MANATEE -- A foreclosure sale on property owned by Sheree and Alan Napier, whose animal rescue facility in east Manatee County was raided by authorities, was canceled Tuesday after Sheree Napier filed for bankruptcy, court papers said.
She sought Chapter 13 bankruptcy protection Friday, court records showed. The court file listed a number of other Napier bankruptcy filings, all dismissed, dating to 2001.
The online foreclosure sale had been slated for 11 a.m. Tuesday. The mortgage foreclosure case, filed in 2011, listed a judgment amount of $660,205 in court papers.
The listed plaintiff in the case is Bayview Loan Servicing LLC. Listed defendants are Alan S. and Sheree L. Napier, Napier's Log Cabin Horse & Animal Sanctuary Inc., Bellissimo Properties LLC II and Equitylink Inc.
In other court matters,
Manatee County Sheriff Brad Steube filed a petition Friday seeking custody of hundreds of animals seized at the Napier's farm Feb. 5 and on later occasions.
A hearing on the petition was set for 1:30 p.m. March 12 at the Manatee County Judicial Center, according to court papers.
The petition states the Napiers "are not able to provide adequately for the animals and/or are not fit to have custody."
It asked their rights to be "forever terminated," and all animals be turned over to the sheriff or other rescue organizations.
It also sought an order holding the Napiers responsible for costs incurred in caring for the animals while in the sheriff's custody.
The Napiers' attorney, Peter Lombardo, said Tuesday he had not yet seen the sheriff's court filing, but added: "It's kind of what I was expecting."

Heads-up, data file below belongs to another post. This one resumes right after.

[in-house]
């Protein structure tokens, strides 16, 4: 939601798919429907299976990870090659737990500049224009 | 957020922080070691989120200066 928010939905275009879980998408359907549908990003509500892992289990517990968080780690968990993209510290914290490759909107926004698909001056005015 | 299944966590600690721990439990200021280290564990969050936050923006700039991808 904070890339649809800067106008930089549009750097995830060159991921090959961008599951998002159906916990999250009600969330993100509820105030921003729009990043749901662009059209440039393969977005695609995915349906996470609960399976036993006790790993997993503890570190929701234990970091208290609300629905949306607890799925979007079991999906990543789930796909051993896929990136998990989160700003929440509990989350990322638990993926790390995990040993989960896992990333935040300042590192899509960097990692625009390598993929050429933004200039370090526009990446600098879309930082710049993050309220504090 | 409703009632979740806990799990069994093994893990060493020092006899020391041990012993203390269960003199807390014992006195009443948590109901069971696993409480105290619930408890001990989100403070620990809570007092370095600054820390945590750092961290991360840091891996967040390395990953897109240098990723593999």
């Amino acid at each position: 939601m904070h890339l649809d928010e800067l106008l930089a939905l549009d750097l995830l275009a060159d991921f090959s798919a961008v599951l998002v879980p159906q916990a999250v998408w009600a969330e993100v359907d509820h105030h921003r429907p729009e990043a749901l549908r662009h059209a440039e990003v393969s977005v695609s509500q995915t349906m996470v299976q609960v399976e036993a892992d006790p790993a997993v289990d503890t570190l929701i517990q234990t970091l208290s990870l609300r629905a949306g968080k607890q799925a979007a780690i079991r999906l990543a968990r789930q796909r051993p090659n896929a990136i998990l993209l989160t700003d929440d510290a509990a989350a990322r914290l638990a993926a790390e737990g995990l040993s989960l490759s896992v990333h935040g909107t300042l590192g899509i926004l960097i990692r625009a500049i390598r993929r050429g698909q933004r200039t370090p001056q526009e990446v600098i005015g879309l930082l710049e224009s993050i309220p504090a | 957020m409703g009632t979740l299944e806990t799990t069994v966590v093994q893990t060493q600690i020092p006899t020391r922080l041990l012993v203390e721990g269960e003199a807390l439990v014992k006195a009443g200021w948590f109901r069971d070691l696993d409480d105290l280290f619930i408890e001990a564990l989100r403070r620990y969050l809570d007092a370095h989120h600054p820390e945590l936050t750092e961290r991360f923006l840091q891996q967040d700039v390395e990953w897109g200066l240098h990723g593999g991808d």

"We're obviously objecting to it," Lombardo said. "It wasn't the Napier's idea for the sheriff to take those animals from the Napiers."
"Every animal had access to a vet," he said. "We would say that the Napiers are absolutely able to care for those animals."
Without knowing the condition in which the animals arrived at the Napier's farm: "It's really impossible to be critical," Lombardo said.
The couple are innocent of wrongdoing, Lombardo has previously said.
No criminal charges have been filed, but the sheriff's office has said it is investigating possible animal abuse and fraud at the couple's shelter.
Property and evidence records accompanying the sheriff's petition listed the type of case as "cruelty to animals."
One page listed 20 decomposed corpses of dogs and cats and 12 "unknown bone fragments."
Other pages listed live horses, dogs, cats, goats, pigs, ducks and chickens.
At Honor Animal Rescue, more than half of the 81 animals taken in from Napier have been placed in foster homes, according to Karen Slomba, associate director.
"They are doing well," Slomba said. "They are slowly but surely recovering."
Several dogs have been discovered to be pregnant, and they suspect some cats are as well. None of the animals have been neutered or spayed however.
"We are not allowed until custody is granted so we just have to keep them separate," Slomba said.
Some animals need continued medical attention as they are suffering from heartworm disease, eye infections and other ailments. Two dogs required emergency surgery.
Much-needed volunteers and donations have continued to come in, she said.
"The community continues to be supportive every day," Slomba said.
Jessica De Leon, Herald reporter, contributed to this report.